Lawrence skateboarder injured during arrest files federal lawsuit against police department, others

photo by: Sara Shepherd/Journal-World File Photo

In this file photo from July 3, 2019, Lawrence resident Duc Tran is pictured in downtown Lawrence. Tran says his left elbow was fractured when a Lawrence police officer arrested him in June 2019.

A Lawrence skateboarder who was injured during a police stop has filed a lawsuit against Lawrence and Douglas County law enforcement agencies.

Duc M. Tran, 45, filed a federal complaint on Friday that alleges Tran “was unconstitutionally beaten, injured, arrested, prosecuted, and eventually exonerated on charges manufactured” by local law enforcement.

The lawsuit alleges excessive force, battery, negligence, failure to train and supervise law enforcement staff and malicious prosecution. The lawsuit also asks the court to award compensation to Tran from the defendants.

The defendants in the lawsuit are listed as former Lawrence police officer Brad Williams, who arrested Tran, former Lawrence Police Department Chief Gregory Burns, former Chief Assistant District Attorney Amy McGowan and former Assistant District Attorney LeTiffany Obozele. Also named are LPD, the City Commission, the Douglas County Sheriff’s Office and the Douglas County Commission.

Tran was arrested after he was stopped for skateboarding in the street in downtown Lawrence on June 29, 2019, as the Journal-World reported. Tran previously told the newspaper that his left elbow was fractured and both shoulders were dislocated as a result of his arrest, and he had scrapes on his shoulders and leg.

Williams had alleged that Tran had threatened him with his skateboard and resisted arrest; Tran said he did protest being arrested, but that he never threatened the officer. Tran was later charged with three misdemeanors: interference with law enforcement, assault of a law enforcement officer and failure to obey a lawful order of a police officer or firefighter.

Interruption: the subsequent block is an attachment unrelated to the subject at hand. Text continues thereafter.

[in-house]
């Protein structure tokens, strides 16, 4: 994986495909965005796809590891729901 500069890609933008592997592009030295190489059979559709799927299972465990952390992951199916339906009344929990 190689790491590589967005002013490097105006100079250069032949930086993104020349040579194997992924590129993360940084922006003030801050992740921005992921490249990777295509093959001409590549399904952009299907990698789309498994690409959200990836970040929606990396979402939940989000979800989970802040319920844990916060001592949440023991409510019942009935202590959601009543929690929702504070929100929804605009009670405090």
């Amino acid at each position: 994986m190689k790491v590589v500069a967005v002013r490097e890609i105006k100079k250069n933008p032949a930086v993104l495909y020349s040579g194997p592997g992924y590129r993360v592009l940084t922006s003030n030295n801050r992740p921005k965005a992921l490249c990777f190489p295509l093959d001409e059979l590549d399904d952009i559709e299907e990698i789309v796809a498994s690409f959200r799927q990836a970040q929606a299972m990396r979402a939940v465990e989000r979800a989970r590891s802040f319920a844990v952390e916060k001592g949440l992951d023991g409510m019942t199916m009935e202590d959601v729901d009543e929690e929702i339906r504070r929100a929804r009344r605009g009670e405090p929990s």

Tran’s defense attorney Mark Schoenhofer argued that the case should be dismissed because evidence in a previous case created questions about the credibility of Williams. Schoenhofer also said that both LPD and Douglas County prosecutors were legally obligated to provide Tran’s defense team with information about that case, but that neither did.

The case was ultimately dismissed in November 2020 after prosecutors filed a “notice of reconsideration.”

In the new lawsuit, Tran and his attorneys alleged the incident was a “gross miscarriage of justice” because Williams “attributed fabricated statements and false actions to Mr. Tran in a manufactured police report to conceal the true nature of the event.” They also alleged prosecutors pursued “false and manufactured criminal charges.”

Williams resigned from LPD in January.

Defendants in the lawsuit have not yet filed responses. Officials for the LPD did not immediately respond to the Journal-World’s request for comment.


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